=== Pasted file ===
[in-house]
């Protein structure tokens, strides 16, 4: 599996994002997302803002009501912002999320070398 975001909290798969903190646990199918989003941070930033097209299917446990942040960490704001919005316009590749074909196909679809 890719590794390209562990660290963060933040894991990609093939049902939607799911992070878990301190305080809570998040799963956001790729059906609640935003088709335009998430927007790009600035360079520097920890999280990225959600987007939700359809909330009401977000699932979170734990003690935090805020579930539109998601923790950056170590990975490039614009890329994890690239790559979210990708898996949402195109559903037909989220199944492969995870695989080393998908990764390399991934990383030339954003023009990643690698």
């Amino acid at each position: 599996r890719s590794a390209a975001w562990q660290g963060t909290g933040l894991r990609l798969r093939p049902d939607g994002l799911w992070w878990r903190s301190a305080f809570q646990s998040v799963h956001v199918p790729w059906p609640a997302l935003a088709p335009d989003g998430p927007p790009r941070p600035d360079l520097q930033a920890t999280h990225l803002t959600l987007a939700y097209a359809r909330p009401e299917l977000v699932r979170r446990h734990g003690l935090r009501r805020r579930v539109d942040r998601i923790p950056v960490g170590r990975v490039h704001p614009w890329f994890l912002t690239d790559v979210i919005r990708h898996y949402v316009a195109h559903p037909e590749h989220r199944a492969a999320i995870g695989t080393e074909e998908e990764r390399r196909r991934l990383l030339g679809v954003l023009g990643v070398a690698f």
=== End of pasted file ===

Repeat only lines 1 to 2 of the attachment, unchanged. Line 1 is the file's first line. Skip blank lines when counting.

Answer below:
[in-house]
């Protein structure tokens, strides 16, 4: 599996994002997302803002009501912002999320070398 975001909290798969903190646990199918989003941070930033097209299917446990942040960490704001919005316009590749074909196909679809 890719590794390209562990660290963060933040894991990609093939049902939607799911992070878990301190305080809570998040799963956001790729059906609640935003088709335009998430927007790009600035360079520097920890999280990225959600987007939700359809909330009401977000699932979170734990003690935090805020579930539109998601923790950056170590990975490039614009890329994890690239790559979210990708898996949402195109559903037909989220199944492969995870695989080393998908990764390399991934990383030339954003023009990643690698």